The Prospects for Tax Reform in Trump Town

By Squire Patton Boggs, Lexology.

With the 115th Congress nearing the end of month two, tax reform continues to be a focal point of the political debate in Washington. Intent to move forward with their tax reform “Blueprint” released in June 2016, Speaker Paul Ryan (R-WI), House Ways and Means Committee Chairman Kevin Brady (R-TX), and other high-profile tax-writers have spent a significant amount of time and energy in recent weeks promoting their proposal, which would dramatically overhaul the U.S. tax system and make significant reforms to the Internal Revenue Service (IRS). Though initial expectations were that the text of the Blueprint might be available as early as March, Chairman Brady has since indicated that he now hopes to have the legislation released “during the first half of the year,” which likely means that the text of the bill will be finalized by June of this year.

Once the legislation is drafted, it will then be taken up and debated by the Ways and Means Committee – a process that will likely be contentious given the current political divide in Washington. That divide, however, is not solely a partisan one; signs of GOP discontent can be seen in the Senate (and, according to our sources, can also be seen even among House Ways and Means Republicans) and could potentially extend to the White House. The main issue dividing Republicans at the moment? The Blueprint’s Border Adjustable Tax (BAT), which would essentially: (1) disallow deductions for imports when calculating the cost of goods sold; and (2) exclude revenues earned from exporting goods from taxable income.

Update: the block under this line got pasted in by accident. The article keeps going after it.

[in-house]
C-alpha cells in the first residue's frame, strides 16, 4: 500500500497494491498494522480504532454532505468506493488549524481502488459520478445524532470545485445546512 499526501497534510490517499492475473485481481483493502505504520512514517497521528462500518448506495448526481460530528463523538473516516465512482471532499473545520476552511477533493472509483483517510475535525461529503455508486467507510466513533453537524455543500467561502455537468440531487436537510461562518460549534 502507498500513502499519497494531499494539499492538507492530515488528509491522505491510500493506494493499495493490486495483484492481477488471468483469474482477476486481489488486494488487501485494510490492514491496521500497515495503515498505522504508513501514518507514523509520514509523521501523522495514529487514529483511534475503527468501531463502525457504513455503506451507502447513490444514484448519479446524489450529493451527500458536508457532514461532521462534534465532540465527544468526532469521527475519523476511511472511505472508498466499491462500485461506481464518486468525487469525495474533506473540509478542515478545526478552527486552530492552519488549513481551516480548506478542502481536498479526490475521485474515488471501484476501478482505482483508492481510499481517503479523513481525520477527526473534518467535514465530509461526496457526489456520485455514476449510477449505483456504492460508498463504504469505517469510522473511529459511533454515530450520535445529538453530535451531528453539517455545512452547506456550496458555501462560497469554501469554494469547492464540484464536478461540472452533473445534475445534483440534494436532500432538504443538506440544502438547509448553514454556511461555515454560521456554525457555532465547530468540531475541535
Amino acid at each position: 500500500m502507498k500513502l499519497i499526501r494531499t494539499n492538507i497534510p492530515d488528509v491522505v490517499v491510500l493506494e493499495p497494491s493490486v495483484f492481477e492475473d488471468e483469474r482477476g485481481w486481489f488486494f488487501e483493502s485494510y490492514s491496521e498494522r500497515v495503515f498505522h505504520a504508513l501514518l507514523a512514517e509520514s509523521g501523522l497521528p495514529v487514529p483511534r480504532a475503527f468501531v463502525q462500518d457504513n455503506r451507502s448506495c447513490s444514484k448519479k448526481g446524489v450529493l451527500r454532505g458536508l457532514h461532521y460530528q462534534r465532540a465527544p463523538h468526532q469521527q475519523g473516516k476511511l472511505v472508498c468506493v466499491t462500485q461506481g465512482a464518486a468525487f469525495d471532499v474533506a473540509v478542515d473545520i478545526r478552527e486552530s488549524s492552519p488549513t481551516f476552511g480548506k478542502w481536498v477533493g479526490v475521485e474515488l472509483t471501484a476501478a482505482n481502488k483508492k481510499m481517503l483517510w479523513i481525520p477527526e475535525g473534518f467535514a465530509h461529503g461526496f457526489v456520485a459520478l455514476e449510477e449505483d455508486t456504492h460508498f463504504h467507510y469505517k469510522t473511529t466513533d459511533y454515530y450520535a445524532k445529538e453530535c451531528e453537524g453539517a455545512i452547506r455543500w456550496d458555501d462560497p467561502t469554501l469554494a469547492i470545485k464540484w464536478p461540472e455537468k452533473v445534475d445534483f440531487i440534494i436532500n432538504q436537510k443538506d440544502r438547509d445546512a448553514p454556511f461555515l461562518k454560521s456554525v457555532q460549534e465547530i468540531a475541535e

Though Senate Republicans have generally avoided opposing BAT outright, several influential Senators have either expressed concerns about the proposal or indicated that they have doubts and are thus withholding judgement. Perhaps the most vocal opponent of BAT to date has been Senator David Perdue (R-GA) who recently sent around a “Dear Colleague” letter arguing that the BAT is “regressive, hammers consumers, and shuts down economic growth.” Opposition in the Senate appears to be growing. In fact, concerned about the rhetoric coming out of the Senate on the BAT, Speaker Ryan recently began outreach to Republican Senators urging them to “keep their powder dry.” Reports suggest that his visits have not been well-received and are, at best, having minimal impact in the Upper Chamber. Notably, despite the most recent efforts by the Speaker, the skepticism in the Senate seems to be growing, with Senate Finance Committee Chairman Orrin Hatch (R-UT) just last week acknowledging he “[does not] see [BAT] happening, not the way the House has configured it.”